Next, we opted for a bigger challenge, hiking a 10.4-mile out-and-back up Wilson Mountain, overlooking town and panoramic red rock formations. The 2,451-foot climb alternates between smooth singletrack and rough, steep sections. The conditions were arid and 75-80 degrees F.
On our hike, this sock’s athletic construction reminded me more of a thickset trail running sock than a traditional hiking sock. Despite being lightweight, a noticeable protective cushion sat beneath our metatarsals, toes, and heels. The sock felt supportive and soft, and the top is thin and breathable. The material, including the welt, didn’t slouch or slip and wasn’t restrictive.
We didn’t experience any hot spots or blisters, which was fortunate for our inaugural treks following ski season. The ankle-high version is nice for hotter weather, but we’re partial to the crew length for added ankle and lower leg protection.
After returning to Crested Butte, Colo., we spent the past few months testing the socks on more 10- to 15-mile hikes in the Elk Mountains. We wore them mountain biking, hunt scouting, and for general daily use. The climate is usually dry and 75-85 degrees F, but there were some super cool, wet days during monsoon season.
The socks wicked sweat and regulated temperatures well, keeping our feet warm when it was chilly. That said, I got a blister when I wore the socks with burlier, non-breathable hiking boots on a long, hot hike. Blister prevention hinges in part on socks but also on the footwear for the day’s conditions: I messed up that combo.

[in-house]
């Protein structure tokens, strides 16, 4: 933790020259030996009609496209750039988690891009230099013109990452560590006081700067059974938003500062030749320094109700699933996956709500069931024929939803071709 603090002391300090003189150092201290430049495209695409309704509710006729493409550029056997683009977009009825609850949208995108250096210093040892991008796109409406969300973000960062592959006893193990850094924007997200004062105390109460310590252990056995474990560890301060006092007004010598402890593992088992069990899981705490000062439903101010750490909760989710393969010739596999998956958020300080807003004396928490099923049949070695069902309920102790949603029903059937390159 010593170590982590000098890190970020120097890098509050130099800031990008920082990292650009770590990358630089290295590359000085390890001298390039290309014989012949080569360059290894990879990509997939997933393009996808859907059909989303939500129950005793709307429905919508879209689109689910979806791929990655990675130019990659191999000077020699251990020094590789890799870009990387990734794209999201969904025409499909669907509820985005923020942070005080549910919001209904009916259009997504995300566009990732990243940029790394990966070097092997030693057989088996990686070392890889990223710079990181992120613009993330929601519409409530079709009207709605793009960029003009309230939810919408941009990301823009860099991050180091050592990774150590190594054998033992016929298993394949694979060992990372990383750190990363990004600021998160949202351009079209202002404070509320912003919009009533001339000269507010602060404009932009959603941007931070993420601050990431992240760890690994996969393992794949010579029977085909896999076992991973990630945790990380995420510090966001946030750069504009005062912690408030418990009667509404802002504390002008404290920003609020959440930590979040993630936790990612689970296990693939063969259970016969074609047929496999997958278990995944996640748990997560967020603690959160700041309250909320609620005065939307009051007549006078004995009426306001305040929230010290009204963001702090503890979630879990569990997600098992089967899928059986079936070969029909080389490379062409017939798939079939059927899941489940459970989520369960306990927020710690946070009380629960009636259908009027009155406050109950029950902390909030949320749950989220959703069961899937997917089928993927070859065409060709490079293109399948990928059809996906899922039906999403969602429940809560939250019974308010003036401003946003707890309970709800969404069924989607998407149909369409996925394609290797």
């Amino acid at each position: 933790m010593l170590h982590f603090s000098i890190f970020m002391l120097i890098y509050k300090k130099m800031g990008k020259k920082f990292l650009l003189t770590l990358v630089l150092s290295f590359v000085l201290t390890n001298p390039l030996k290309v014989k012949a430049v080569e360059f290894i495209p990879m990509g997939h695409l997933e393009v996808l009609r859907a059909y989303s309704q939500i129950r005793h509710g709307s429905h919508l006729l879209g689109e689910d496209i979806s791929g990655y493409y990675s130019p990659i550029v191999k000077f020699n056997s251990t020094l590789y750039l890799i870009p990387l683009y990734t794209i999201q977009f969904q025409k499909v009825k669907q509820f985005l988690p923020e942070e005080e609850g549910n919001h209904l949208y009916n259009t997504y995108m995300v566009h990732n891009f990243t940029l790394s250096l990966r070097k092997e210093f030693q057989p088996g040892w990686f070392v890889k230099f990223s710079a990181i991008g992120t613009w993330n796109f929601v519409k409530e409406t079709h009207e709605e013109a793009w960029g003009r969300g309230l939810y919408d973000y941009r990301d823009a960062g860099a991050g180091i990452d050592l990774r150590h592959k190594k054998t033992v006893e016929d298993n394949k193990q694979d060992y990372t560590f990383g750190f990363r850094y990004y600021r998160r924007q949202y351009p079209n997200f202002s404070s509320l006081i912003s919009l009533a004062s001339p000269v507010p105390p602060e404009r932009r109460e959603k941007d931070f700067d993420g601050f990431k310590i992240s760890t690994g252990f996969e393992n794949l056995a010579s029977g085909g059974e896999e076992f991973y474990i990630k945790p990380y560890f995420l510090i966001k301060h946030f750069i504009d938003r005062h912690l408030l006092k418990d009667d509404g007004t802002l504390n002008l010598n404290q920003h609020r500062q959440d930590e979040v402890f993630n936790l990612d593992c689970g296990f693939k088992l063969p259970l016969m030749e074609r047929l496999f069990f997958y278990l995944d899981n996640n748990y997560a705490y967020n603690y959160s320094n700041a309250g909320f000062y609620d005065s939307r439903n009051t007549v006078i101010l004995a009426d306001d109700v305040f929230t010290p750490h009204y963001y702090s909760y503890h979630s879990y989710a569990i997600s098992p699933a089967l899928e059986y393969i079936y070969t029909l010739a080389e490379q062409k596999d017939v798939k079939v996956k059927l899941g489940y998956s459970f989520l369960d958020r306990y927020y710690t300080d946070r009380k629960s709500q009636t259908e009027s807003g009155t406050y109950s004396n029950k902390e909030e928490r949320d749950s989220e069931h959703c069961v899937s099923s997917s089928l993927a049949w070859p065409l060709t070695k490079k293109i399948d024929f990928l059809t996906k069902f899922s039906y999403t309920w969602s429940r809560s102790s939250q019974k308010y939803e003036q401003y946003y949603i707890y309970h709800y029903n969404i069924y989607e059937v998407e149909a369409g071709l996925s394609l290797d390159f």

Ultimately, we reach for this sock daily — it’s become a favorite. It simply feels good to pull on, is durable, and manages moisture. Also, the fabric has yet to show any pilling or decline.
Performance Hike Light Cushion: How It’s Different
If you eliminate nylon — or polyester or elastane — from a sock, it becomes a potato sack. Recycled nylon only became available 2 years ago, and Smartwool jumped on the opportunity to become more sustainable, said John Ramsey, product development director at Smartwool. They also wanted to make the blend more supple, using a finer merino wool.